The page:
Likewise, we’ve tested asking for a rating against asking for a five-star rating. The result? Asking specifically for five-star ratings can be seen as presumptuous and actually lead to fewer ratings, and a lower average rating. In fact, rating prompts perceived as irritating or presumptuous have even led to rating boycotts.
This may seem like a matter of semantics, but the way your frame your message can dramatically change how your customers perceive it – and the way your customers spread that message and talk about your app.
Your content needs to be carefully designed with your audience in mind and tested for little nuances that can make a big difference.
…To the Right Person
In the process of crafting your message, you should have begun to think about a use case and target audience persona: Is your message specific to what version of the app the customer is using? Should Android users be messaged differently than iOS users? Is your message aimed at your loyal customers, first-time users, customers who have just made a purchase, or users returning to the app after a prolonged absence?
With the power of modern analytics, marketers can define their intended audience as narrowly as desired to deliver that perfect message to the perfect person. For example, if our intended audience consists of English-speaking mobile customers in the United States using an Android device upgraded to 5.0 Lollipop who have opened the current version of the app three times and have not been shown a survey prompt in the last 30 days, we can create audience segmentation rules in a matter of seconds, as seen below in the Apptentive dashboard:
…Via the Right Medium
Next, ask yourself what medium would be most effective at delivering your message. Is your message something that can be enhanced with two-way communication, in the form of chat, a feedback form, or a survey? Or is your message more of a news blast or alert that your customers can see and either dismiss or click a link to learn more?
Your choice of medium dictates the extent to which customers can engage with your content, and should be tied directly to your messaging strategy – is your content a vehicle for collecting customer insights and sparking a conversation, or are you looking to deliver a quick alert that customers can read and immediately get back to their task at hand?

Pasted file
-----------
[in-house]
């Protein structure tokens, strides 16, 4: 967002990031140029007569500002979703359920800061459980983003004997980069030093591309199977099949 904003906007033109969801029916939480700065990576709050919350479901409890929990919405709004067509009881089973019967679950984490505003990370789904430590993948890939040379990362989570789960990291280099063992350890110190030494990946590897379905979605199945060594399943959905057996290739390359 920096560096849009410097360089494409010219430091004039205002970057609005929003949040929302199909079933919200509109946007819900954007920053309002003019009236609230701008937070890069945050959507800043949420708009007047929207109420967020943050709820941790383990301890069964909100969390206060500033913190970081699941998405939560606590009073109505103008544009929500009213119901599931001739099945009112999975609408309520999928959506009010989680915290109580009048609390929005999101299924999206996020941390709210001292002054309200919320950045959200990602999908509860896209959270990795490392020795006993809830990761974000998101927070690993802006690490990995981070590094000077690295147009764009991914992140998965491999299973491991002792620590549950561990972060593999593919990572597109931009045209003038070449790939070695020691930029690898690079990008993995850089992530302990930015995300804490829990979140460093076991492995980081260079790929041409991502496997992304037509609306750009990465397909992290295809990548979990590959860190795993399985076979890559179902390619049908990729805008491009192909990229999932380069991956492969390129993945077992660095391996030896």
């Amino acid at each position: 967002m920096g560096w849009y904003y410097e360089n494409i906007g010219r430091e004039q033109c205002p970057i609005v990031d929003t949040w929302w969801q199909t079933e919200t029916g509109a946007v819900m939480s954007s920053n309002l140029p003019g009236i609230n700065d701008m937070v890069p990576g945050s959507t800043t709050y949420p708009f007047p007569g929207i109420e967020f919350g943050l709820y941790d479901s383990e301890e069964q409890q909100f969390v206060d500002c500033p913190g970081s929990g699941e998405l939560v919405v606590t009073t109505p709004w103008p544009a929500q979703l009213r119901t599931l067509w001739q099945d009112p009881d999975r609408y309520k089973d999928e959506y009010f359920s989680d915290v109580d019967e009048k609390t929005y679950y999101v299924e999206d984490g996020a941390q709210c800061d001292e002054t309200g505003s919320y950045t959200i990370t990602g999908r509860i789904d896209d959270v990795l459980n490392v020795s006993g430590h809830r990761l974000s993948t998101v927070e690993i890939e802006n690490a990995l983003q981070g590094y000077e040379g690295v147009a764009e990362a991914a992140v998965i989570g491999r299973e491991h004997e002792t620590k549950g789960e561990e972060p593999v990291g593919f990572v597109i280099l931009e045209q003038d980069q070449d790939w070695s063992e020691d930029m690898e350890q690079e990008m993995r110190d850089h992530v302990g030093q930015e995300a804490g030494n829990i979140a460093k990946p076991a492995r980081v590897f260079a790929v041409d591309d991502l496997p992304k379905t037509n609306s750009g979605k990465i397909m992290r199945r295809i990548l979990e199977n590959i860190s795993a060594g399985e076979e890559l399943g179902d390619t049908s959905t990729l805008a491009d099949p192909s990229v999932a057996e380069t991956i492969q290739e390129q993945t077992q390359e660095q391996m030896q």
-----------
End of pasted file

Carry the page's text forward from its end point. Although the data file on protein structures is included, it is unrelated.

…At the Right Place
Now that you have your message crafted, your audience identified, and your medium chosen, the next step is defining where, within the app, to deliver the message. Do you want to communicate with your customers as soon as they launch the app, prompt a how-to message at the start of the first time they’ve entered a new area of the app, or request their feedback after they’ve just completed a task (say successfully booking a reservation at a restaurant, as in the example below) within the app?
While the ‘right place’ is dependent on the message, it’s a good start to look for key moments of engagement within the app or suspected customer pain points. Moments of engagement are milestone steps in the customer’s journey that can often be enhanced with simple messages – welcoming a customer back after a prolonged absence, thanking a customer for leaving feedback, or prompting a two-way message center once the customer has opened a Help menu or canceled a purchase halfway through checkout. On the other hand, pain points can be leveraged to improve the customer journey – by soliciting feedback around those shortcomings in the app and using those customer insights to create a frictionless experience.